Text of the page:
The finalists for each award were announced Wednesday.
AL Rookie of the Year - Mike Trout, OF, California Angels
(yeah, I'm still doing that)
There's really no contest here. Cespedes and Darvish had nice rookie seasons, but Trout was far and away the best rookie. The fact that he's a finalist for the AL MVP speaks to that. You don't need me to explain it...but I will, down in the AL MVP discussion.
NL Rookie of the Year - Wade Miley, SP, Arizona Diamondbacks
I'm going against my hometown flavor, electing the former first round pick for the D-Backs over phenom Bryce Harper. My reasoning is fairly simple; I believe Miley's statistics were less replaceable than Harper's. Miley picked up 16 wins for a .500 team, maintained an ERA under 3.50 and a WHIP under 1.20. To me, that makes him more impressive than Harper, with his .270-22-59 in 139 games. Harper will almost certainly be the better long-term player, but as far as 2012, Miley's my guy.
AL Manager of the Year - Buck Showalter, Baltimore Orioles
I'm sure my two Manager of the Year picks are skewed by local media, but I don't care. These are my picks.
Showalter's work started at the end of last season, going 15-13 in September, but nobody expected what happened in 2012. The Orioles were competitive all year, staying in the hunt for the AL East right up until a pitiful showing by the Red Sox against the Yankees to end the season. They beat the defending AL champion Texas Rangers in the AL's first ever Wild Card game, and pushed the Yankees to five games before bowing out in the AL Division Series.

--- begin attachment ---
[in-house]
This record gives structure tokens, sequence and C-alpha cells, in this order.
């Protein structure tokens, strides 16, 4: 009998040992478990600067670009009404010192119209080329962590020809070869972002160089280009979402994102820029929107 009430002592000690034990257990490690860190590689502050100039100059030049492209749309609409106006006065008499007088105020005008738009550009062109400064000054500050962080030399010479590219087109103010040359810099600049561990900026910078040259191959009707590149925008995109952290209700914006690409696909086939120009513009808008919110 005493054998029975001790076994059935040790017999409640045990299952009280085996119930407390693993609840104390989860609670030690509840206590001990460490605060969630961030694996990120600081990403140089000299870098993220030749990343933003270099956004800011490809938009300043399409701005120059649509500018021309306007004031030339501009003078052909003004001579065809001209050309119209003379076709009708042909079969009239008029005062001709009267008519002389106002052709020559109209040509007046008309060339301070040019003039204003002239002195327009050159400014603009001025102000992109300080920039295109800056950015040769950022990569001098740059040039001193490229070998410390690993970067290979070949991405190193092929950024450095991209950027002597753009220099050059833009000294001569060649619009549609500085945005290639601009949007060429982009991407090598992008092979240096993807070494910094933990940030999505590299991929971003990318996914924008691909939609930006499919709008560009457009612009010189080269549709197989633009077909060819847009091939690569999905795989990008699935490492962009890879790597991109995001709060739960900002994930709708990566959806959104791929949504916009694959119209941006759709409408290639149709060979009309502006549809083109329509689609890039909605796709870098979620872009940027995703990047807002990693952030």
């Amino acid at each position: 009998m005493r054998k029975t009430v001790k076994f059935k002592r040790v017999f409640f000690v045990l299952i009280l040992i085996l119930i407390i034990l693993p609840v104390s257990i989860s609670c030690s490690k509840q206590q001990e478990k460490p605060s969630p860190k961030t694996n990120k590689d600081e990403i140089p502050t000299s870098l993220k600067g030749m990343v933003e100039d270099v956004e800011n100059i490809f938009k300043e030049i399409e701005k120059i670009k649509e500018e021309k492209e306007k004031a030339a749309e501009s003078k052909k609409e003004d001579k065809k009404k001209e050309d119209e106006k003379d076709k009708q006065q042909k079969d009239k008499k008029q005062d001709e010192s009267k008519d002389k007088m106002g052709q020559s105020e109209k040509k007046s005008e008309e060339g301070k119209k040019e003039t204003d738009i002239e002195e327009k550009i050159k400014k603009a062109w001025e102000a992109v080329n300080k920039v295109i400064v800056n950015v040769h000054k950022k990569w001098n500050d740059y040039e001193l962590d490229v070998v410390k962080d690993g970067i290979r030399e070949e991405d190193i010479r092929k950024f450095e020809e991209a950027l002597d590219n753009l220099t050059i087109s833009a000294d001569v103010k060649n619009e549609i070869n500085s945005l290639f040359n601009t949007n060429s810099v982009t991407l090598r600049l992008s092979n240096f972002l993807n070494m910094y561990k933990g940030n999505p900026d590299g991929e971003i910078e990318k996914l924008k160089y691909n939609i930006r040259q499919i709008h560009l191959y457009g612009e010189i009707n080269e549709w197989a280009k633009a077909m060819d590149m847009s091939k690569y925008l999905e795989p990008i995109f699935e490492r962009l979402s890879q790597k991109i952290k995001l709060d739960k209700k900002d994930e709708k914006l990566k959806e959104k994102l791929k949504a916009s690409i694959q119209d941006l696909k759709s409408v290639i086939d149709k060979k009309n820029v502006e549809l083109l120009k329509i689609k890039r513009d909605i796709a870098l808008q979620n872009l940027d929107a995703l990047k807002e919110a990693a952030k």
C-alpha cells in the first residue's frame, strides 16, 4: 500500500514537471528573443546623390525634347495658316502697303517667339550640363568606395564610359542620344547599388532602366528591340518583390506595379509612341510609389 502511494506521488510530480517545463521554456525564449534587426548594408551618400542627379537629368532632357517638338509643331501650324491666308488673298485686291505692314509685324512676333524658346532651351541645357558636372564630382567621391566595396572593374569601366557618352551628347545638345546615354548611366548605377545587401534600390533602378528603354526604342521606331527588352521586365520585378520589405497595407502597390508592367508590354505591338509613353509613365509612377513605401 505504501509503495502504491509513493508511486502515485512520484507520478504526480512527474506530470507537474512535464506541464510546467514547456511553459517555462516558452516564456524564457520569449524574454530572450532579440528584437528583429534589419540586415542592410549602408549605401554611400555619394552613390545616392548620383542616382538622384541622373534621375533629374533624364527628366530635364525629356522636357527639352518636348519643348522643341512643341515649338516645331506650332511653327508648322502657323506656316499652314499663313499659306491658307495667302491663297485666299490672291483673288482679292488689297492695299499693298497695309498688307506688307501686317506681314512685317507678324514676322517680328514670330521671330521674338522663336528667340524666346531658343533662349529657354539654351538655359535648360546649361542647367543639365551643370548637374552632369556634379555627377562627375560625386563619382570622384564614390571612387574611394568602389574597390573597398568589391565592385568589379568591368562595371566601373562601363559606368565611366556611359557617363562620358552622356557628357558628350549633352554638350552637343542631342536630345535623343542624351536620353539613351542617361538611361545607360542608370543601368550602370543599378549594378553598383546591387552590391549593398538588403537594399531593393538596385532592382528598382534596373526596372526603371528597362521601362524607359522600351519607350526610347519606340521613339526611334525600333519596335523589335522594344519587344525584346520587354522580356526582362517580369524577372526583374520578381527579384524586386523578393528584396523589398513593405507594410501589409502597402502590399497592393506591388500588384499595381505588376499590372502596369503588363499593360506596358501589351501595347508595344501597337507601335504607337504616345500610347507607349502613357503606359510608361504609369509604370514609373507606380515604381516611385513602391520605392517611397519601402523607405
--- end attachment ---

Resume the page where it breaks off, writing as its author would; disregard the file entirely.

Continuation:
Bob Melvin had a great year for the Oakland A's, but honestly, the "magic" of the Athletics is sort of played out. It's been a long time since there's been Orioles Magic.
NL Manager of the Year - Davey Johnson, Washington Nationals.
In his first full season as Nationals manager, Johnson led a perennially disappointing Nationals team to the best record in baseball in 2012. He managed young players and veterans, and got his team into the playoffs as the #1 seed in the National League. The team was eventually undone by curiously ineffective pitching performances, but I don't blame Johnson for that at all. Guys are just going to have a bad night sometimes, and the Cardinals gave a lot of pitchers bad nights.
In the real voting, I think the one thing that will count against Johnson is how Stephen Strasburg was managed, whether Johnson was the driving force behind that decision or not (we don't really know, but probably not). For me, that was a long-term management decision, and really, Strasburg was pitching pretty poorly there at the end anyways. Johnson made a Washington team the best regular season team in the league this year, and whenever that's happened in the past five years (Bruce Boudreau), that guy's won coach of the year.
AL Cy Young - David Price, SP, Tampa Bay Rays
This was a tough one. If I were picking a pitcher to pitch one game for me, it'd probably be Justin Verlander, but that's not what this award is. The Cy Young award is to give credit to the pitcher who had the most impressive season this year, and I think David Price just barely edges Justin Verlander in that regard.